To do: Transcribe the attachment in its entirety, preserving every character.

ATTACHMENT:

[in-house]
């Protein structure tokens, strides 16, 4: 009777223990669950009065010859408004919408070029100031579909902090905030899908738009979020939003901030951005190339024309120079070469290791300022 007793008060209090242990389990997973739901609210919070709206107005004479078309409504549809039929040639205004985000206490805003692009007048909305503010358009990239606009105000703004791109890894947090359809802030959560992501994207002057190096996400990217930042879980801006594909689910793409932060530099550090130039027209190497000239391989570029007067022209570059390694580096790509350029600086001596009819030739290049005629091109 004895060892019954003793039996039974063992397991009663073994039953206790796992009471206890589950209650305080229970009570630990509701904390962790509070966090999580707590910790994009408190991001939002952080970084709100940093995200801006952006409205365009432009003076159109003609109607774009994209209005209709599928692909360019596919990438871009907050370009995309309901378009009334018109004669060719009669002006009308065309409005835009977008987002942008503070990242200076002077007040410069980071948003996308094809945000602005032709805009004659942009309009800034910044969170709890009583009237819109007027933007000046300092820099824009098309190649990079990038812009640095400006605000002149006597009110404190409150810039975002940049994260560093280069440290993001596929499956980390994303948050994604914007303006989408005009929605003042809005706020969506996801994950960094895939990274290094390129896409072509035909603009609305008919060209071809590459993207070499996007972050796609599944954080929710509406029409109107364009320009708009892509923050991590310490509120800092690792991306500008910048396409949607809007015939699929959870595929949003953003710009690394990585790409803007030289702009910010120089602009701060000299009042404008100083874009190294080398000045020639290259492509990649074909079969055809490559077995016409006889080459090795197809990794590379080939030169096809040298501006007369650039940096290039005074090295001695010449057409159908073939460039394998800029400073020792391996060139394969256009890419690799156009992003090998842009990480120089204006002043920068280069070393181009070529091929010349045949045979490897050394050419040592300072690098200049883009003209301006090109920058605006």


[in-house]
């Protein structure tokens, strides 16, 4: 009777223990669950009065010859408004919408070029100031579909902090905030899908738009979020939003901030951005190339024309120079070469290791300022 007793008060209090242990389990997973739901609210919070709206107005004479078309409504549809039929040639205004985000206490805003692009007048909305503010358009990239606009105000703004791109890894947090359809802030959560992501994207002057190096996400990217930042879980801006594909689910793409932060530099550090130039027209190497000239391989570029007067022209570059390694580096790509350029600086001596009819030739290049005629091109 004895060892019954003793039996039974063992397991009663073994039953206790796992009471206890589950209650305080229970009570630990509701904390962790509070966090999580707590910790994009408190991001939002952080970084709100940093995200801006952006409205365009432009003076159109003609109607774009994209209005209709599928692909360019596919990438871009907050370009995309309901378009009334018109004669060719009669002006009308065309409005835009977008987002942008503070990242200076002077007040410069980071948003996308094809945000602005032709805009004659942009309009800034910044969170709890009583009237819109007027933007000046300092820099824009098309190649990079990038812009640095400006605000002149006597009110404190409150810039975002940049994260560093280069440290993001596929499956980390994303948050994604914007303006989408005009929605003042809005706020969506996801994950960094895939990274290094390129896409072509035909603009609305008919060209071809590459993207070499996007972050796609599944954080929710509406029409109107364009320009708009892509923050991590310490509120800092690792991306500008910048396409949607809007015939699929959870595929949003953003710009690394990585790409803007030289702009910010120089602009701060000299009042404008100083874009190294080398000045020639290259492509990649074909079969055809490559077995016409006889080459090795197809990794590379080939030169096809040298501006007369650039940096290039005074090295001695010449057409159908073939460039394998800029400073020792391996060139394969256009890419690799156009992003090998842009990480120089204006002043920068280069070393181009070529091929010349045949045979490897050394050419040592300072690098200049883009003209301006090109920058605006």